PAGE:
Yesterday, this little black duck managed to get through a whole column without mentioning the V-word or the J-word. Sadly, that won’t continue today as complaints against the vuvuzela and Jabulani step up a notch.
The BBC is apparently working on a horn-free (and therefore atmosphere-free) feed from the matches in South Africa in response to complaints from viewers, while organising committee big cheese Danny Jordaan said he would consider a ban on the instrument. Should we in Australia also lose the symbolic sound of the 2010 World Cup, it would at least be a welcome respite from the constant, deafening bleating about vuvuzelas. As someone who lives near a busy road can attest, background noise can be tuned out. People whingeing about said noise cannot.
Meanwhile, England defender Jamie Carragher has suggested that Germany has an advantage in the tournament due to the Jabulani ball being introduced to Bundesliga clubs sponsored by adidas back in February. Australians can now immediately seize upon this as an excuse for the 4-0 battering at the hands of Joachim Löw’s men on Monday morning. What we will hear on Sunday morning should the Socceroos be again outclassed by Ghana is anyone’s guess.
Carragher, of course, does have a point, with many crosses flying over the heads of strikers and keepers’ kick-ins ending up in the arms of their opposing numbers.
‘I haven’t seen anyone get a free-kick over the wall yet. It just seems to sail straight over the bar [if it does clear the wall],’ he says.
Sometime between midnight and 2am we will see just how correct Carragher is when the world’s finest at the art of preening (and apparent free-kick expert) makes his first appearance of the tournament.
If Cristiano Ronaldo can’t even get a free-kick on target then perhaps the ball is to blame for the lack of scoring from anything other than a colossal error by a defender or goalkeeper.
Two more were added to the list last night. The early game saw Danish defender Simon Poulsen’s misjudged header end up in his own net after deflecting off teammate Daniel Agger’s back – the first own goal of the tournament – on the way to a 2-0 defeat to the Netherlands. The red-eye match saw another gaffe from Paraguayan ‘keeper Justo Villar, who attempted to punch a Simone Pepe corner but missed completely, leaving Daniele De Rossi the opportunity to rescue a 1-1 draw for Italy. Paraguay had earlier led through Antolin Alcaraz, giving headline writers the world over an easy day’s work, a gift also provided by Keisuke Honda who ‘drove’ Japan to a 1-0 win over Cameroon.
MUST-SEE: Yes, it’s re-living the most unfortunate match of the tournament for Australian fans, but there’s just something about Lego re-creations that can make even the most turgid piece of nonsense seem just that little bit cooler. (Turgid? Uh-oh, that just might make me a massive douche.)
EYEBROW-RAISER: The Democratic People’s Republic of Korea – we must call it that following orders from coach Kim Jong-hun – is an entertaining sideshow. Their star, Jong Tae-se, is nicknamed ‘The People’s Rooney’, yet The Age suggests he acts like Beckham. He considers himself more like Didier Drogba. Which is it? Meanwhile, the coach had this to say when asked if he had seen his southern neighbours’ 2-0 victory over Greece:
‘The first objective is for the Democratic People’s Republic of Korea to get through the first round. The second objective is to go as far as possible in the tournament.’
Oh, denial. Don’t you just love it?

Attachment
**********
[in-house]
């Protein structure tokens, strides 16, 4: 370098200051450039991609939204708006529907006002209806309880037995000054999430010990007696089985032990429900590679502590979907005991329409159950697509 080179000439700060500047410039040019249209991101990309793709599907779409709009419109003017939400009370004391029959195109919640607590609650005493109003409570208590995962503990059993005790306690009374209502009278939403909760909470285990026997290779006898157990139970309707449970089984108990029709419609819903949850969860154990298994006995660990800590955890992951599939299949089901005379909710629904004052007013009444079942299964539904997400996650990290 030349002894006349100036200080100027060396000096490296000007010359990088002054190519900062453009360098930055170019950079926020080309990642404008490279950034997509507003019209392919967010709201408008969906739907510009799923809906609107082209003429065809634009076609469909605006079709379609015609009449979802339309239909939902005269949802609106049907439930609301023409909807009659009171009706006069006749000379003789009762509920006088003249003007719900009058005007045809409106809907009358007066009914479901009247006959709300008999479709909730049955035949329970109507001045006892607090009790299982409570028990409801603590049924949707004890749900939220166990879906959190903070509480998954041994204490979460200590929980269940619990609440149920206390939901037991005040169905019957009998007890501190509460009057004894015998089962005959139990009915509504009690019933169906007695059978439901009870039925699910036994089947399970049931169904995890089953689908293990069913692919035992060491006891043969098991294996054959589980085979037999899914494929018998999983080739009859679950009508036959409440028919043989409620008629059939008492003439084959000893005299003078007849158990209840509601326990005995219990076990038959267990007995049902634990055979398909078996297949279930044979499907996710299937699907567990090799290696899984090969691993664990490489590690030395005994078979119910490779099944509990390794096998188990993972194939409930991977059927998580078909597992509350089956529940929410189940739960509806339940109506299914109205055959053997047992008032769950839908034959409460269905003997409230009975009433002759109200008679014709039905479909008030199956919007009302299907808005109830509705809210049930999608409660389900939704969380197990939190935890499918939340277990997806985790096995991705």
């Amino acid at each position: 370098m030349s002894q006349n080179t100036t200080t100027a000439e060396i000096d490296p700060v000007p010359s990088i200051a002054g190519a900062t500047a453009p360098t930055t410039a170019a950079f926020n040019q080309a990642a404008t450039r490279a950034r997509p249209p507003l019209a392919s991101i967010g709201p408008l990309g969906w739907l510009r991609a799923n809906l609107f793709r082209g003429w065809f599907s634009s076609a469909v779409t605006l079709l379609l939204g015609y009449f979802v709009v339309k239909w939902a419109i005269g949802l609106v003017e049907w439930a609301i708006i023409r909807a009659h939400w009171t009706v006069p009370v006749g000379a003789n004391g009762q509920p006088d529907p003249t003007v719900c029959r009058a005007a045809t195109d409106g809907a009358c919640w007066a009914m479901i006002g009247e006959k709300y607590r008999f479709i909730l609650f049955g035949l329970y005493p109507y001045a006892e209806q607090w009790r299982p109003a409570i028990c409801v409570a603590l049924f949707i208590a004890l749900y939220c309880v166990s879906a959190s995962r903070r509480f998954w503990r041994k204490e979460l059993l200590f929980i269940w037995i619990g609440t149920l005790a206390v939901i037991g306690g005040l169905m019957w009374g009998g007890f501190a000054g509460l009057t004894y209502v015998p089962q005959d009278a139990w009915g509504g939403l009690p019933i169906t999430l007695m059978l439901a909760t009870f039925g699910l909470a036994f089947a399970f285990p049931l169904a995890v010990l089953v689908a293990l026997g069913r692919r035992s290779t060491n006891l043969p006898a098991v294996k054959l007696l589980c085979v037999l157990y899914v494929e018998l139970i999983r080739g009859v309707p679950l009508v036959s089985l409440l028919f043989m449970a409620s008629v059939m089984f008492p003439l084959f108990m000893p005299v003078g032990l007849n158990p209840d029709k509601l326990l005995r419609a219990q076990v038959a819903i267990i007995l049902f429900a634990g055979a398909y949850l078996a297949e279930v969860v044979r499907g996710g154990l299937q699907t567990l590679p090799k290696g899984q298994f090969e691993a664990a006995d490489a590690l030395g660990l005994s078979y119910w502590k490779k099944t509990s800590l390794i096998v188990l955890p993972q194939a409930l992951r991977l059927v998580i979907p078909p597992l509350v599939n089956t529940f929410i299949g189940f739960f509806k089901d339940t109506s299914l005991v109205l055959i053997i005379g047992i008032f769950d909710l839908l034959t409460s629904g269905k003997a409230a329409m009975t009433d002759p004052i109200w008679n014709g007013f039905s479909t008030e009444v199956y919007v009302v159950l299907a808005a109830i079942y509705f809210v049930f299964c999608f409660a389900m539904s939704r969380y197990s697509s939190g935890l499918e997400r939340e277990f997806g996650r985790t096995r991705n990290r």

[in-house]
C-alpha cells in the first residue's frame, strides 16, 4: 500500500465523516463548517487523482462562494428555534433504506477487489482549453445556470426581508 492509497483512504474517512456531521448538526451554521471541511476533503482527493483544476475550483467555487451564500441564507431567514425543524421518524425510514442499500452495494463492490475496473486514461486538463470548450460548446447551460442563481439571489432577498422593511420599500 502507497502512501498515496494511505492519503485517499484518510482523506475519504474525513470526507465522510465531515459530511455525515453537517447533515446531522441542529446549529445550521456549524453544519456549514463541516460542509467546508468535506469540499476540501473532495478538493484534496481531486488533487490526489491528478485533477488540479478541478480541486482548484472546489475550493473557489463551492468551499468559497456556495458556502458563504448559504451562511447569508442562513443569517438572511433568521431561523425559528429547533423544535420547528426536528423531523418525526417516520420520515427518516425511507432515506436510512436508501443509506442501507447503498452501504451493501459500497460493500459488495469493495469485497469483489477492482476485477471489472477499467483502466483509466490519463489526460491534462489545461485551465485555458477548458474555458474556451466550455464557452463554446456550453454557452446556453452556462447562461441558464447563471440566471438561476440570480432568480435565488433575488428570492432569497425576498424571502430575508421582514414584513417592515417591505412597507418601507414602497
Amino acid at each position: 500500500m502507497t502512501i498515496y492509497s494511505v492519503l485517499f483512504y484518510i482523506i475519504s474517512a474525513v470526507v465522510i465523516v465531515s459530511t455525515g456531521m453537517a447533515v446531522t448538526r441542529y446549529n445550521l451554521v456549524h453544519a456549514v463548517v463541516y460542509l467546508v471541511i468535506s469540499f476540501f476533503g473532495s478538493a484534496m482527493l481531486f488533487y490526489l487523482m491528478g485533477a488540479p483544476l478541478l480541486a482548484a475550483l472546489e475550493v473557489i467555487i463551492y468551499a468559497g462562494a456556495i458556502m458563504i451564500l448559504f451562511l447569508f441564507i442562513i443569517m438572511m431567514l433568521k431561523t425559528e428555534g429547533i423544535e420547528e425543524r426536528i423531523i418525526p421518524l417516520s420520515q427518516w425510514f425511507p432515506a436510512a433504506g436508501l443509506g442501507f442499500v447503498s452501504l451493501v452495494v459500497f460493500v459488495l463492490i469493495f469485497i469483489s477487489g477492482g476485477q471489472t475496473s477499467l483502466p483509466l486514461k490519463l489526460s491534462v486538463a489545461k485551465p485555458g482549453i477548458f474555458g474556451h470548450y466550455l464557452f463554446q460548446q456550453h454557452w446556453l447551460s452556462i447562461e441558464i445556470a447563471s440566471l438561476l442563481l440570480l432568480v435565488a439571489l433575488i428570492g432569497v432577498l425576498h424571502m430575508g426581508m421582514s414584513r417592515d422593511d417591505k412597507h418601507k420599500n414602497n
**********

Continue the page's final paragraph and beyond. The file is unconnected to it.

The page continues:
REASON TO CHEER ON NEW ZEALAND: Not to harp on the underdog factor, but have you ever come across a no-hoper and didn’t wish they could somehow beat the odds? In rugby, New Zealand is Australia’s enemy. In cricket, New Zealand is irrelevant. But in soccer, Australia and New Zealand are brothers in arms. And there’s something you have to love about a team that goes out in the 3-4-3 usually only reserved for that desperate last push for an equaliser.
REASON TO CHEER AGAINST NEW ZEALAND: Hang on, they might be better than Australia! Brothers they may be, but nobody said anything about outdoing the Socceroos…
TONIGHT: At this rate it may have already started by the time you read it, but the All Whites’ first World Cup match since 1982 is on at 9:30 against Slovakia, themselves making an uncommon appearance, in fact their first since splitting from the Czechs. For either team to make any impact in South Africa, they must win here so expect an attacking and hopefully entertaining contest, despite the scoreline: New Zealand 0-1 Slovakia. Le premier match du Côte d’Ivoire est à minuit, contre Portugal. The team that officially is referred to by its French name was to have been without striker Didier Drogba, but then Denmark should have been sans-Bendtner last night. The Chelsea frontman is back alongside many other names familiar to European football fans: Kolo and Yaya Touré, Salomon Kalou and Emmanuel Eboué. Another of Africa’s great hopes to progress face Team Cristiano, shorn of Nani after the Manchester United winger ludicrously injured himself performing a bicycle-kick in training. Another must-win for both sides, with Brazil expected to top this Group of Death, but this could end in a stalemate: Côte d’Ivoire 1-1 Portugal. And finally, it’s the Democratic People’s Republic of Korea looking to Democratically make the People of the Republic proud, not to mention the Dear Leader. Don’t count on it, Kim: Brazil 3-0 DPR Korea.
Evan Harding is co-producer of The Contenders Daily Bite, a daily World Cup short which can be seen on Tribal Football. A Master of Global Communication student at La Trobe University, he is an upstart editor armed with a month’s supply of coffee and an ill-conceived $50 bet on France at 18-1. Previous World Cup columns can be found here.